Graduate Students Share Opinions on Mason Experience

Posted: June 21, 2006 at 1:00 am, Last Updated: November 30, -0001 at 12:00 am

By Nicholas Zinzer

Last month, the Graduate Student Exit Survey Report for 2004-05 was released by the Office of Institutional Assessment. The GSES documents graduate students’ perspectives on their experience as students at George Mason.

George Mason University awarded 2,648 graduate and law degrees to 2,644 graduates in 2004-05. Eighty-two percent of the students completed the Graduate Student Exit Survey when they initially applied for graduation.

Following are some highlights:

  • Overall, doctoral students are the most satisfied with advising and mentoring while law students were the least satisfied.

  • Ninety-one percent of Mason students agreed that the “intellectual caliber of students in the program is high.” Of law students, 99 percent agreed with the statement.
  • Of the students who were asked whether “interactions among students and faculty are characterized by mutual respect,” 44 percent strongly agreed and 53 percent agreed with the statement.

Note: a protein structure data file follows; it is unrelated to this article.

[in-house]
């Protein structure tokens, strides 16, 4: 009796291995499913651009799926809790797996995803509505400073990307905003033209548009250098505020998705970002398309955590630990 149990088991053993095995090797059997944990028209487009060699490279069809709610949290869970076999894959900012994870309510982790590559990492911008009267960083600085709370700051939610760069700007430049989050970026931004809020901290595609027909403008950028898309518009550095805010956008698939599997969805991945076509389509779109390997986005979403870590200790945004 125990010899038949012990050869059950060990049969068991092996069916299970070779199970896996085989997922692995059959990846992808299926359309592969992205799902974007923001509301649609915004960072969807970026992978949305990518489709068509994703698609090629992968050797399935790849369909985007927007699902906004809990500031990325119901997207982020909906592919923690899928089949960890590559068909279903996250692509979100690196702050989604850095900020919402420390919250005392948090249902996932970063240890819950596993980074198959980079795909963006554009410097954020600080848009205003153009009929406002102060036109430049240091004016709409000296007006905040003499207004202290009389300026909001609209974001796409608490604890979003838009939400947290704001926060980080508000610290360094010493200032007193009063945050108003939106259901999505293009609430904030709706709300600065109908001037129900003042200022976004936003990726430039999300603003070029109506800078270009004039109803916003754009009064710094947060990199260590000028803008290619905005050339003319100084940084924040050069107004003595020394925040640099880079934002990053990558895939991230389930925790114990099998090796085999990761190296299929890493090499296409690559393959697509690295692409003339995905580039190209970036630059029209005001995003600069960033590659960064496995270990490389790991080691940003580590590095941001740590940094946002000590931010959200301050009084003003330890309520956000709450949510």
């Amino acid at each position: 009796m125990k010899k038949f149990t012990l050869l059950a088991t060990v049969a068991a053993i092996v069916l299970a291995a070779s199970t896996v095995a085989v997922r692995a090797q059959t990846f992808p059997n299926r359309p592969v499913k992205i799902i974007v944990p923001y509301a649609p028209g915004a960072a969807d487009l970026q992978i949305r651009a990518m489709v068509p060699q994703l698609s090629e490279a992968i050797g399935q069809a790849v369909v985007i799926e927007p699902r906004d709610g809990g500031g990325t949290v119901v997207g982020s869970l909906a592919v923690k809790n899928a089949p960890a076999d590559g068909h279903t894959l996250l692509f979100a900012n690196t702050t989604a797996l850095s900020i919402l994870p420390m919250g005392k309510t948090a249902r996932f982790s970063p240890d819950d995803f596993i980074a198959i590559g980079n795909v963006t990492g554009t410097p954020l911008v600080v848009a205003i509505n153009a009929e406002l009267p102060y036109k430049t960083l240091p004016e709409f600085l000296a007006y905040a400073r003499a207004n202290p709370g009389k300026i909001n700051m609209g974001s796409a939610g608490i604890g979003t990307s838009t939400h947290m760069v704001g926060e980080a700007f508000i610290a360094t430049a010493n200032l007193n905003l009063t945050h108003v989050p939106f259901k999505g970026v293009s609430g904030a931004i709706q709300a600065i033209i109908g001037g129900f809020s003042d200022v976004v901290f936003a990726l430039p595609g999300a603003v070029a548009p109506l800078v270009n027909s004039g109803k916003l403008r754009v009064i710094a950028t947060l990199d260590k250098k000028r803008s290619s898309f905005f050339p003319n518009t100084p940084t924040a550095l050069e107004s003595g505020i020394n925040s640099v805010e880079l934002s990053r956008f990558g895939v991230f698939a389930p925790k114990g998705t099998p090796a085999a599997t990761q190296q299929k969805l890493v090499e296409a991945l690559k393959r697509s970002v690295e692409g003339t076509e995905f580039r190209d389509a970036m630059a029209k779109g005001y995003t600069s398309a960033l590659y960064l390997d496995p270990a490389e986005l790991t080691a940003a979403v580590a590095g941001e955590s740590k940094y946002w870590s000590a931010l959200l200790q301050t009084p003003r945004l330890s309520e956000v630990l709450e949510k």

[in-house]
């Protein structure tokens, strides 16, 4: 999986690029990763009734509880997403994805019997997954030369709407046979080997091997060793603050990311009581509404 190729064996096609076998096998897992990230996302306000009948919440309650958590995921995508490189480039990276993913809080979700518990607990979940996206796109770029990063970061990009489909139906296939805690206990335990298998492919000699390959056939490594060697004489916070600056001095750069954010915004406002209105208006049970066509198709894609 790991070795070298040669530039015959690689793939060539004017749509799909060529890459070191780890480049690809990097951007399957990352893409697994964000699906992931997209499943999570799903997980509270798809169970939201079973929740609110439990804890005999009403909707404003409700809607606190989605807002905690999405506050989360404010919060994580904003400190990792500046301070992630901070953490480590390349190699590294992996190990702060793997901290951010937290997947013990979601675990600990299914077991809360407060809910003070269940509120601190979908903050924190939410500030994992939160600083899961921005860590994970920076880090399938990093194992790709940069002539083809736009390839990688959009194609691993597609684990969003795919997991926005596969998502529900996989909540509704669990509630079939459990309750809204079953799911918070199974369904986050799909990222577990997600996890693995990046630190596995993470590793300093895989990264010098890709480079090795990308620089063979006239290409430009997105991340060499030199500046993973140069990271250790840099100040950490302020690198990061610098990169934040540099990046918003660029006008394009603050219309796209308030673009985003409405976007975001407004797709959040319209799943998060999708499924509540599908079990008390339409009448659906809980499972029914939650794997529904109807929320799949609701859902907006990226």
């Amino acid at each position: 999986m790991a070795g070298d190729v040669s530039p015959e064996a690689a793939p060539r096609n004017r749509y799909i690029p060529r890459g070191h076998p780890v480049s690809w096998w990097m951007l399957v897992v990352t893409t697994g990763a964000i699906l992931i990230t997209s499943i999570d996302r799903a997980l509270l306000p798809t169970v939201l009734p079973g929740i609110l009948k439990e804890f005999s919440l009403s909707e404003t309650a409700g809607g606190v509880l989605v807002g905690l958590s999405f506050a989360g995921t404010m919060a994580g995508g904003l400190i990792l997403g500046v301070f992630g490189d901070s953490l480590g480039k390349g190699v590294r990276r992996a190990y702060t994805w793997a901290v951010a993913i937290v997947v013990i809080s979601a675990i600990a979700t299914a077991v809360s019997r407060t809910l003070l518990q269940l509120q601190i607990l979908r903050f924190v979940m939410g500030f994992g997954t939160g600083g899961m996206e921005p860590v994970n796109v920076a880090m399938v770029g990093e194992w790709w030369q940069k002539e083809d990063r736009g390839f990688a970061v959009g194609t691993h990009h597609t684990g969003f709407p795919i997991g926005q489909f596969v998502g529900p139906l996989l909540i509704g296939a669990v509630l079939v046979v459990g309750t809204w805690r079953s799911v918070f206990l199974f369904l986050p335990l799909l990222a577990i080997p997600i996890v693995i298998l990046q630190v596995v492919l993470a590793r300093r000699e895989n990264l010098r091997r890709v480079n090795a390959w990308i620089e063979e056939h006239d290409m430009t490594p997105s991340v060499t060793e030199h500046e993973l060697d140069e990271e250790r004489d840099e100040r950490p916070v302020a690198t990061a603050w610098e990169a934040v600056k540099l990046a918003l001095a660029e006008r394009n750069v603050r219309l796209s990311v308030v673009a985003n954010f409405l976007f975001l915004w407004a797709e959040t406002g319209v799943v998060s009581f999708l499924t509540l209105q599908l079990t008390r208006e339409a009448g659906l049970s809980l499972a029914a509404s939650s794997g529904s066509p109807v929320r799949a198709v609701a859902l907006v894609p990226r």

• Forty-four percent of students strongly agreed that “faculty members were qualified to teach their courses,” and 51 percent of respondents agreed with the statement.
  • All surveyed students agreed that they have learned a great deal as a student in their department. Ninety-two percent of students would recommend their graduate program to prospective students.
  • Master’s and doctoral students indicated that their programs already place a high emphasis on making “connections between ideas and practices,” but they feel it should be emphasized even more. Students also want a greater emphasis on “applied research.”

The report noted some discrepancies between the different types of graduate students.

“Doctoral students, followed by law students, are more likely than master’s students to say their program was intellectually challenging and stimulating,” the report said. “Doctoral and master’s students are significantly more likely than law students to agree with the following statements: ‘The courses I took were valuable to me;’ ‘my graduate school experiences were very relevant to my career goals and directions;’ ‘I feel that I am part of a graduate university learning community;’ and ‘Courses listed in the catalog are offered frequently enough for timely completion of the degree requirements.’”

For the full In Focus report on the Graduate Student Exit Survey for the 2004-05 academic year, click here or call the OIA at 703-993-8834.

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